If you just changed from quarter squats to real squats and didn’t adjust your loading, you are basically trying to go from 1st gear right to 4rth. If you never drove a stick that analogy might have been wasted on you.


#19

You said 185 feels horrible to start from…is that your first warm up set, 185? If so, try starting at 135 and see how that feels. As to depth, ATG may be too deep for your build, parallel or slightly lower might work better. To ‘learn’ parallel (or whatever) get a set of 3 bungee cords, run one one each side of the rack front to back, then the third across between them. They can easily be adjusted for tension, height, and front to back positioning. Set the cross piece so your gluts or hams just make contact at whatever depth you want. This gives feedback on depth, and eliminates the ‘pausing’ you feel throws you off.


#20

you keep saying that, and I’m not understanding why. 6’2 just isn’t that tall. It’s only a few inches taller than average. The strongest two men in the world right now are 6’8 and 6’9. Your height is not excuse for being a shitty squatter, nor should it affect bar position. I know A LOT of people taller than you who can squat low bar with ease.

Anyway, this was my biggest issue with anything you said here. You really need to forget about your height. It’s not a problem. Now, to break down the first post.

is there a reason you’re going ass to grass? if so, what is it?

if the weight feels heavy, it’s not really a warm up. It means you haven’t internalized the fact that, when you were quarter squatting, 185 was warm up weight, but now, it’s relatively heavy. 185 is an appropriate weight for working sets when your max is only 275. I go as low as 50% of my max on some of my own working sets.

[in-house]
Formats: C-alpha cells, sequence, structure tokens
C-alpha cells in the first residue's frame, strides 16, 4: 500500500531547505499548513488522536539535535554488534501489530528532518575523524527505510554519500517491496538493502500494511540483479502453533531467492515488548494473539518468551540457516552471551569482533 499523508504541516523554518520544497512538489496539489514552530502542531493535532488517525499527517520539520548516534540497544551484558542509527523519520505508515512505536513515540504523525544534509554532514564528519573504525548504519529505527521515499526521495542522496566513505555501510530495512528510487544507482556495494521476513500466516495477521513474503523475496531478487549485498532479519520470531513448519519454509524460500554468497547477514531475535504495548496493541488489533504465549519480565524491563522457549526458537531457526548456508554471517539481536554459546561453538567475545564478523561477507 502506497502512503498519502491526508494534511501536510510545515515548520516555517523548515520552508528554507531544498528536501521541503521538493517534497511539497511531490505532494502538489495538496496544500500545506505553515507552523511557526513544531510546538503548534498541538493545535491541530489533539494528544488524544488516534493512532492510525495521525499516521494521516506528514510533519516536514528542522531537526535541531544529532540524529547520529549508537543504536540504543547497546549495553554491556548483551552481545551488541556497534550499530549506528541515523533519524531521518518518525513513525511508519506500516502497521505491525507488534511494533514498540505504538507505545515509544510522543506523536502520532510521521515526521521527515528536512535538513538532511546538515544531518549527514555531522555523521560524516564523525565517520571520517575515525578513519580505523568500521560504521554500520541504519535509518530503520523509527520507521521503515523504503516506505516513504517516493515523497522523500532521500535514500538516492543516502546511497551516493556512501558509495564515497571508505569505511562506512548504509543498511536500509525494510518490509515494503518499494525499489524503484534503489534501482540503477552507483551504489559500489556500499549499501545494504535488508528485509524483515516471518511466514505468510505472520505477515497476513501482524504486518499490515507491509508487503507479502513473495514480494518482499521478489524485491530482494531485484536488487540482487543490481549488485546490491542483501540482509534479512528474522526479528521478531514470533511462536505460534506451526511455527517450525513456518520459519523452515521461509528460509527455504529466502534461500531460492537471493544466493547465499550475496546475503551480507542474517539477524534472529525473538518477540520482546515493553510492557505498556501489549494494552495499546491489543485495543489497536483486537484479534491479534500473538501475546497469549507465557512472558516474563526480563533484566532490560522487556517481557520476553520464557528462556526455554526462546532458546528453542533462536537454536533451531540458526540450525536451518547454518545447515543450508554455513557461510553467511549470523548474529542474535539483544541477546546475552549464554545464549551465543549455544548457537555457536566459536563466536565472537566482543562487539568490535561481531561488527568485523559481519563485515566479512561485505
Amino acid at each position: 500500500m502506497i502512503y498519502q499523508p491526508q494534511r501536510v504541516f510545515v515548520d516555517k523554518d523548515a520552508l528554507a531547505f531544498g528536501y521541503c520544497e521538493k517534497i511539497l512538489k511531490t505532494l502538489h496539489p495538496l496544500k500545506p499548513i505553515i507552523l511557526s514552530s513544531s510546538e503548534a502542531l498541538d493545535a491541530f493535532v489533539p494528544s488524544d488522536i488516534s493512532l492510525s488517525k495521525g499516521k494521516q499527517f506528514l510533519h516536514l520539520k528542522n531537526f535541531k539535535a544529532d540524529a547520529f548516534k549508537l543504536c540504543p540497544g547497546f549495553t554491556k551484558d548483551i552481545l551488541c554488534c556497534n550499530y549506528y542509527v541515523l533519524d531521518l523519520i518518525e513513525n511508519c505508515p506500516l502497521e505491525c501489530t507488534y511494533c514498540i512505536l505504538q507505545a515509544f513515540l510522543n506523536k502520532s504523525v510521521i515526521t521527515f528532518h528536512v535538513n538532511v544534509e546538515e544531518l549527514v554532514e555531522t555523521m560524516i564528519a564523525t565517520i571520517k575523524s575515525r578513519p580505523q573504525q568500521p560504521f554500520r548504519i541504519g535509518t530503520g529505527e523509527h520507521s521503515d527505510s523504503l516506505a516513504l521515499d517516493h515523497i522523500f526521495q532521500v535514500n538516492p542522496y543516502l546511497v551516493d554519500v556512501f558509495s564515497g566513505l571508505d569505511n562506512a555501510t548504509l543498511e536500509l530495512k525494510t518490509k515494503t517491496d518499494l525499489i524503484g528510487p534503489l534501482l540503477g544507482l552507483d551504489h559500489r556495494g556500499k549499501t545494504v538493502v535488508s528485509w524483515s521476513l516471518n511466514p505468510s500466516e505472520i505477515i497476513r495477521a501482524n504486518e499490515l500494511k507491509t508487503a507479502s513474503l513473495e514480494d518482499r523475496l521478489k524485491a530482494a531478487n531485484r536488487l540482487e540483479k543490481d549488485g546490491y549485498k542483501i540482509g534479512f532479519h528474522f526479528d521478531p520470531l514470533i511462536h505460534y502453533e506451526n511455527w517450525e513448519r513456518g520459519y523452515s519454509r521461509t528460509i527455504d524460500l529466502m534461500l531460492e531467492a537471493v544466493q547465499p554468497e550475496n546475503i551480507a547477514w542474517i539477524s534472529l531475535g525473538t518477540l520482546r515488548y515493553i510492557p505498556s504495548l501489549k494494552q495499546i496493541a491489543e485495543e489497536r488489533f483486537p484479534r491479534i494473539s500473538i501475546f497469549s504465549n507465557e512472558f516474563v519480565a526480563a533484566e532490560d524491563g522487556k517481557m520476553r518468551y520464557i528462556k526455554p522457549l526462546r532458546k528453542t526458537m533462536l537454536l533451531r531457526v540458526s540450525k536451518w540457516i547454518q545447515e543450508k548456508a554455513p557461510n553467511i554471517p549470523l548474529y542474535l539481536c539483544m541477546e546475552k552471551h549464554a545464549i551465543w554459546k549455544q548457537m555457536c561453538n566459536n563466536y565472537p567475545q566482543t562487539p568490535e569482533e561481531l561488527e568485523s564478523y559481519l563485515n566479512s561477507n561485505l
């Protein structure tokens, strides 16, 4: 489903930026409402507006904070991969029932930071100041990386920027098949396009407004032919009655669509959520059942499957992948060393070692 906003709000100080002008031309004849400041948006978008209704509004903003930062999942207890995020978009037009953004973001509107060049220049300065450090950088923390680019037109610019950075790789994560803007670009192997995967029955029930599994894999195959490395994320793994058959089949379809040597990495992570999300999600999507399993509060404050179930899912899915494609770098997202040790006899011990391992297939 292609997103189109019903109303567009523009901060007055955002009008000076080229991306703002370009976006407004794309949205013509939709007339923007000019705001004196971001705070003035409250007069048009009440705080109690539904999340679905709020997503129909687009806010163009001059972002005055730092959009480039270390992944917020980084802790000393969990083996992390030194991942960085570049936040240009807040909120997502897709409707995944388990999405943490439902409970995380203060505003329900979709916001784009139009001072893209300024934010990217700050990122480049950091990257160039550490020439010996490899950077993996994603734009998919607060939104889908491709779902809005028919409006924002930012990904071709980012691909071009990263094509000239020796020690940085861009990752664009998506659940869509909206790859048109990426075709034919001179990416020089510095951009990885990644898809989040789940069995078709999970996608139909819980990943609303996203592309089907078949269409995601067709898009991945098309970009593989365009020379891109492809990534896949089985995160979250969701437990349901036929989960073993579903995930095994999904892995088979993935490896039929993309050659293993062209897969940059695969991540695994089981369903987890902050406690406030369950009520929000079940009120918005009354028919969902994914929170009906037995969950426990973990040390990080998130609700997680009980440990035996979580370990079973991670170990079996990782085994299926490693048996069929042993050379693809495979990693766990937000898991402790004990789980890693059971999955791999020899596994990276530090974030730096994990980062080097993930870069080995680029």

How long have you been squatting to full depth? If it’s less than 2 years, you may just need more time to acclimate your body to that depth, that could be why it feels so heavy in the hole: you’re just not strong in the hole yet. It takes time to become comfortable with that. I like long paused squats at full depth to learn to be strong in the hole.

Then do additional core and conditioning work. Don’t rely strictly on squats to build these strength qualities. This makes sense, given that historically you’ve been quarter squatting. It takes a lot more core strength to go deep. It’s also more aerobically taxing. So, your quads may have gotten relatively strong with the quarter squats. Over time, this will work itself out.

That may be the case. Is building your legs your only priority, or do you want to have a high aerobic capacity, core and hip strength to go with it? These priorities should dictate your training style. You don’t HAVE to squat, you know. It’s just a good idea for most goals.

Keep in mind, you can always do both. You could start a workout with squats, then move to the superset you’re talking about afterwards.